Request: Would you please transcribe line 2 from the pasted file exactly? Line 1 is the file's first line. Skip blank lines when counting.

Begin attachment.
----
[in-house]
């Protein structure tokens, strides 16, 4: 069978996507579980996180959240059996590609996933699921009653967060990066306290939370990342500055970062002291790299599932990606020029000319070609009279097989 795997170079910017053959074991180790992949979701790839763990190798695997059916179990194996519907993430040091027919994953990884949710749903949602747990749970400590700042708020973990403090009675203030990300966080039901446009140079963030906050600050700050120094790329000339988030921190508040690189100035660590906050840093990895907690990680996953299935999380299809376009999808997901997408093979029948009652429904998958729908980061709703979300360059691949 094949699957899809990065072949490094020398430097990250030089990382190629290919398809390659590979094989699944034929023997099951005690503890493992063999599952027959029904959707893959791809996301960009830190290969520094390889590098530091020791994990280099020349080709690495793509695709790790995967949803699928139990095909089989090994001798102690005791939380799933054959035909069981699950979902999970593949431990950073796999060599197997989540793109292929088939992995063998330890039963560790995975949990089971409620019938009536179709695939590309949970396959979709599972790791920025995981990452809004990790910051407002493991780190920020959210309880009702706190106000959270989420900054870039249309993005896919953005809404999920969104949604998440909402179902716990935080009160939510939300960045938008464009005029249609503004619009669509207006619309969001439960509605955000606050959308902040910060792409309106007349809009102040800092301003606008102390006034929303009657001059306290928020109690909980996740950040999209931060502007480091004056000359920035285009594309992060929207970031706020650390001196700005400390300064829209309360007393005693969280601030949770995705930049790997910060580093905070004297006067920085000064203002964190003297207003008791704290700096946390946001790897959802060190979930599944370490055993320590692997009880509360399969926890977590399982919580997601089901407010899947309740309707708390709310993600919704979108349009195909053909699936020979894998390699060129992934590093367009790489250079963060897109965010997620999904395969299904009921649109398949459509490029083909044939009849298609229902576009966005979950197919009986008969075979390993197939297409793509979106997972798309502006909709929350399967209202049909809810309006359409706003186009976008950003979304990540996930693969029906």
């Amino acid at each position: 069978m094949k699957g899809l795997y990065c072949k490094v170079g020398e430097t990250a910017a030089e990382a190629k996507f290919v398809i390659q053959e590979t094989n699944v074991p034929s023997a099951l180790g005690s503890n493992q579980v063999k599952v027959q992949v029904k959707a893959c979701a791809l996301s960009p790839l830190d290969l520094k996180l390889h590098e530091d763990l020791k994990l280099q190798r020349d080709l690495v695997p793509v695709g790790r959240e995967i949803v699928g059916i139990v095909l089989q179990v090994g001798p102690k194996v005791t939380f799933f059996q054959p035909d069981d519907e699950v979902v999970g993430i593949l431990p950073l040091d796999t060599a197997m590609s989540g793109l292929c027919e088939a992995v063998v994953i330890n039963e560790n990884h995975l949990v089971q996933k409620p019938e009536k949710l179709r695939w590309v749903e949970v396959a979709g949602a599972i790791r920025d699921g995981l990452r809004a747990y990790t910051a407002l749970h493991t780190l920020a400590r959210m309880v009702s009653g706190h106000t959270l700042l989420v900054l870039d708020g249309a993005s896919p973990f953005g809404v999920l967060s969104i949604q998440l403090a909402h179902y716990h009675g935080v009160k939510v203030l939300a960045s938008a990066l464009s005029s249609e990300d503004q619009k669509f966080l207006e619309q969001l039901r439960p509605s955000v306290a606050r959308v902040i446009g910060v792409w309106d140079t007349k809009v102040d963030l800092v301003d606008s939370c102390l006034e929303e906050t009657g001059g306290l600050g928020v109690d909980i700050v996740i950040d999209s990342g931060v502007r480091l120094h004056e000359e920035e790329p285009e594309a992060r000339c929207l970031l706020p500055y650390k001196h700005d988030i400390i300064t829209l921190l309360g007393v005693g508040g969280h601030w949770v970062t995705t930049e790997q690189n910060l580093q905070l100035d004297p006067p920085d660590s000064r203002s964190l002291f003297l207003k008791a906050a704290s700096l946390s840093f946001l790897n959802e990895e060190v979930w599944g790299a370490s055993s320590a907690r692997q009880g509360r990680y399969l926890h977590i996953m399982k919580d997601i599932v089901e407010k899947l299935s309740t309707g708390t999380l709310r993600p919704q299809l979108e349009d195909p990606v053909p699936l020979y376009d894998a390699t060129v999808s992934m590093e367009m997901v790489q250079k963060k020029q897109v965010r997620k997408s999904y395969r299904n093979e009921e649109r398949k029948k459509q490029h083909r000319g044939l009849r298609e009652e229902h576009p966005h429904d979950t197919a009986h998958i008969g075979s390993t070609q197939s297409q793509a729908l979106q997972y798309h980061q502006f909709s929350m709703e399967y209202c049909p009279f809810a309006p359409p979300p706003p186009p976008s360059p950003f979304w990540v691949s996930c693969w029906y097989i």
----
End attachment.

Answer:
């Protein structure tokens, strides 16, 4: 069978996507579980996180959240059996590609996933699921009653967060990066306290939370990342500055970062002291790299599932990606020029000319070609009279097989 795997170079910017053959074991180790992949979701790839763990190798695997059916179990194996519907993430040091027919994953990884949710749903949602747990749970400590700042708020973990403090009675203030990300966080039901446009140079963030906050600050700050120094790329000339988030921190508040690189100035660590906050840093990895907690990680996953299935999380299809376009999808997901997408093979029948009652429904998958729908980061709703979300360059691949 094949699957899809990065072949490094020398430097990250030089990382190629290919398809390659590979094989699944034929023997099951005690503890493992063999599952027959029904959707893959791809996301960009830190290969520094390889590098530091020791994990280099020349080709690495793509695709790790995967949803699928139990095909089989090994001798102690005791939380799933054959035909069981699950979902999970593949431990950073796999060599197997989540793109292929088939992995063998330890039963560790995975949990089971409620019938009536179709695939590309949970396959979709599972790791920025995981990452809004990790910051407002493991780190920020959210309880009702706190106000959270989420900054870039249309993005896919953005809404999920969104949604998440909402179902716990935080009160939510939300960045938008464009005029249609503004619009669509207006619309969001439960509605955000606050959308902040910060792409309106007349809009102040800092301003606008102390006034929303009657001059306290928020109690909980996740950040999209931060502007480091004056000359920035285009594309992060929207970031706020650390001196700005400390300064829209309360007393005693969280601030949770995705930049790997910060580093905070004297006067920085000064203002964190003297207003008791704290700096946390946001790897959802060190979930599944370490055993320590692997009880509360399969926890977590399982919580997601089901407010899947309740309707708390709310993600919704979108349009195909053909699936020979894998390699060129992934590093367009790489250079963060897109965010997620999904395969299904009921649109398949459509490029083909044939009849298609229902576009966005979950197919009986008969075979390993197939297409793509979106997972798309502006909709929350399967209202049909809810309006359409706003186009976008950003979304990540996930693969029906």